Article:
[Python-Dev] build problems under Solaris

Greg Ward gward@mems-exchange.org
Fri, 3 Nov 2000 09:33:03 -0500

On 28 October 2000, Martin v. Loewis said:
> > I don't have access to a Solaris machine, so I can't do anything to
> > help these users.
> The patch in 117606 looks right to me: gcc on Solaris (and on any
> other platform) needs -shared to build shared library; configure
> currently passes -G. I haven't actually tried the patch, since it is a
> pain to extract it from the SF bug report page. What happens is that
> gcc passes -G to the linker, which correctly produces a shared
> library.  However, gcc also links crt1/crti into the library, which
> causes the reference to main.

Well, I do have access to a Solaris machine -- I try not to use it if I
don't have to, and about the only purpose it has these days is
occasionally building Python to make sure it still works.

Incidentally, I'm the one who changed "ld -G" to "$(CC) -G" -- see
revision 1.124 of configure.in:

  revision 1.124
  date: 2000/05/26 12:22:54;  author: gward;  state: Exp;  lines: +6 -2
  When building on Solaris and the compiler is GCC, use '$(CC) -G' to
  create shared extensions rather than 'ld -G'.  This ensures that shared
  extensions link against libgcc.a, in case there are any functions in the
  GCC runtime not already in the Python core.

I think the checkin message there is fairly clear; the context was in
using Robin Dunn's extension for BSDDB 2.x, which does some 64-bit
arithmetic deep down inside.  Turned out that GCC compiled a 64-bit
divide into a function call, and that function is in GCC's own runtime
library.  Using "ld -G" -- that's Sun's linker, which knows nothing
about GCC's runtime library -- the function in question wasn't
available, so loading the extension failed.  I assume that if *Python*
did a 64-bit divide somewhere in *its* guts, that function would have
been available (linked into the python binary), which is why this
problem doesn't come up very often -- Python probably does use most of
GCC's runtime.  ;-)

Anyways, I thought the patch in bug #117606 looked fine, so I tried it
out.  Not so good; here's what happens when I try to build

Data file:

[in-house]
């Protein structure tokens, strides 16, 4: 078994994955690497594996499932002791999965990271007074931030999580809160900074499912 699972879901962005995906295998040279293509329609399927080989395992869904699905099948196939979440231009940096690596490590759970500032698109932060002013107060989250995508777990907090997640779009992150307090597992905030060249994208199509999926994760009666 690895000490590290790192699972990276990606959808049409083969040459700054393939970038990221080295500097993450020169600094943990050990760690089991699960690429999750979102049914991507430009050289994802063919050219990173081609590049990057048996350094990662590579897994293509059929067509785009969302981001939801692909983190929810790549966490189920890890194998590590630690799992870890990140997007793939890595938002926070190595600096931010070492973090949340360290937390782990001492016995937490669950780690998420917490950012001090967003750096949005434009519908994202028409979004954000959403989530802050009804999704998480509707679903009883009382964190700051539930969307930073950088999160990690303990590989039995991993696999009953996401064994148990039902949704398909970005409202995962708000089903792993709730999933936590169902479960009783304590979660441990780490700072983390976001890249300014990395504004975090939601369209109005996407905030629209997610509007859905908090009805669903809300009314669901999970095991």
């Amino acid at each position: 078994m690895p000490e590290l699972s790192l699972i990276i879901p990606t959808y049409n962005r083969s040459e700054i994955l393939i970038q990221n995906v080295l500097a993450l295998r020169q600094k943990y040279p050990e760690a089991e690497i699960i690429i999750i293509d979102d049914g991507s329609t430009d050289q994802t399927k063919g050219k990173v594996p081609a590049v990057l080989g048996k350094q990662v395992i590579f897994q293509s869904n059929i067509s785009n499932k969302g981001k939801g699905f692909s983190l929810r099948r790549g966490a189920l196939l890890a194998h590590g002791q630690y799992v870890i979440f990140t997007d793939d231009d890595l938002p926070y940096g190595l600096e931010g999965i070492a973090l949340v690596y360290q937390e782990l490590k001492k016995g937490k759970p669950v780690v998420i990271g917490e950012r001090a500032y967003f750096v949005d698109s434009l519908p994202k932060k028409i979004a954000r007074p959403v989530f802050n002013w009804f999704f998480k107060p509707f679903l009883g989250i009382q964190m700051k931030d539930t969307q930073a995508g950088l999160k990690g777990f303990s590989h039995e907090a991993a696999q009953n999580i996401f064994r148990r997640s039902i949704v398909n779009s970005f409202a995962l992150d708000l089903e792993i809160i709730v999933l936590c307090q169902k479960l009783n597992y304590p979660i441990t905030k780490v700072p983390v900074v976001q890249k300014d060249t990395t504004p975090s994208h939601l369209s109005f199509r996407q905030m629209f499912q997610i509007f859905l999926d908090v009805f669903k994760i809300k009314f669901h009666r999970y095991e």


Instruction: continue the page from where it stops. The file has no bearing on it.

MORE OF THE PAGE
arraymodule.so (the first extension, alphabetically) with "gcc -shared":

  Text relocation remains                         referenced
      against symbol                  offset      in file
  _PyObject_NewVar                    0x654       arraymodule.o
  <unknown>                           0x26cc      arraymodule.o
  <unknown>                           0x26c8      arraymodule.o
  [...many many <unknown> symbols...]
  PyErr_Occurred                      0x1274      arraymodule.o
  PyErr_Occurred                      0x4a0       arraymodule.o
  PyErr_Occurred                      0x22d8      arraymodule.o
  PyErr_Occurred                      0x115c      arraymodule.o
  PyErr_Occurred                      0x368       arraymodule.o
  PyErr_Occurred                      0x1074      arraymodule.o
  PyErr_Occurred                      0x1f50      arraymodule.o
  PyInt_FromLong                      0x3f4       arraymodule.o
  _Py_NoneStruct                      0x19d4      arraymodule.o
  Py_InitModule4                      0x26b8      arraymodule.o
  ld: fatal: relocations remain against allocatable but non-writable sections
  collect2: ld returned 1 exit status

All told, there were 500+ relocation errors in that one extension.
About half where "Py" or "_Py" symbols; a bunch were "<unknown>", and
the rest were 'malloc', 'memcpy', 'sprintf', and other standard library
functions.  So apparently "-shared" tells GCC to forget everything it
knows about linking C code and be as stupid as it can.  Hmmm.

I tried adding "../libpython2.0.a", and "-L.. -lpython2.0", and instead
got 20,000 relocation errors, since of course libpython2.0.a needs a lot
more symbols than arraymodule.o.  Hmmm.

I have no idea what's going on here.  I've updated the bug report, and I
am definitely -1 on "gcc -shared" for GCC on Solaris!  Unless, of
course, there are other linker options that make it work right...